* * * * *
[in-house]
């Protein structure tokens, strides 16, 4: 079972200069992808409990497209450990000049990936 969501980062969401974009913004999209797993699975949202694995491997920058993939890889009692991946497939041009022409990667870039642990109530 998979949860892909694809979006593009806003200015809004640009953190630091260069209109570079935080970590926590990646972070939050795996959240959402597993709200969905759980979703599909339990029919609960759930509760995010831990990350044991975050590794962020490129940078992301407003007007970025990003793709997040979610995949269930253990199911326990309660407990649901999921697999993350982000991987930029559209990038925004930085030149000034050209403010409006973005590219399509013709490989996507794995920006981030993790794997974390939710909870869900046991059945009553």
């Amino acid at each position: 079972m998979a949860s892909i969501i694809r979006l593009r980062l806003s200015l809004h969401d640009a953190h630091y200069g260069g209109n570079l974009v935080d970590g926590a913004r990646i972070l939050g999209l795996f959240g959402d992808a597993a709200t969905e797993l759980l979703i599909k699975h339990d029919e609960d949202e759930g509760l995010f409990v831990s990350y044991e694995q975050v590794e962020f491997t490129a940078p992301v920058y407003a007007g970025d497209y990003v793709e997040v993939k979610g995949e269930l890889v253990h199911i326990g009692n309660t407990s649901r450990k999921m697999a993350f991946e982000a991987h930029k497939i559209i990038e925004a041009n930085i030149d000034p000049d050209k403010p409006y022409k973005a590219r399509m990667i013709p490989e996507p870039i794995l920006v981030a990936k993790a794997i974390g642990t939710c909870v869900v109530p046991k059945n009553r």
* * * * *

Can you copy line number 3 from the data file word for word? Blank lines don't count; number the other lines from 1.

């Amino acid at each position: 079972m998979a949860s892909i969501i694809r979006l593009r980062l806003s200015l809004h969401d640009a953190h630091y200069g260069g209109n570079l974009v935080d970590g926590a913004r990646i972070l939050g999209l795996f959240g959402d992808a597993a709200t969905e797993l759980l979703i599909k699975h339990d029919e609960d949202e759930g509760l995010f409990v831990s990350y044991e694995q975050v590794e962020f491997t490129a940078p992301v920058y407003a007007g970025d497209y990003v793709e997040v993939k979610g995949e269930l890889v253990h199911i326990g009692n309660t407990s649901r450990k999921m697999a993350f991946e982000a991987h930029k497939i559209i990038e925004a041009n930085i030149d000034p000049d050209k403010p409006y022409k973005a590219r399509m990667i013709p490989e996507p870039i794995l920006v981030a990936k993790a794997i974390g642990t939710c909870v869900v109530p046991k059945n009553r």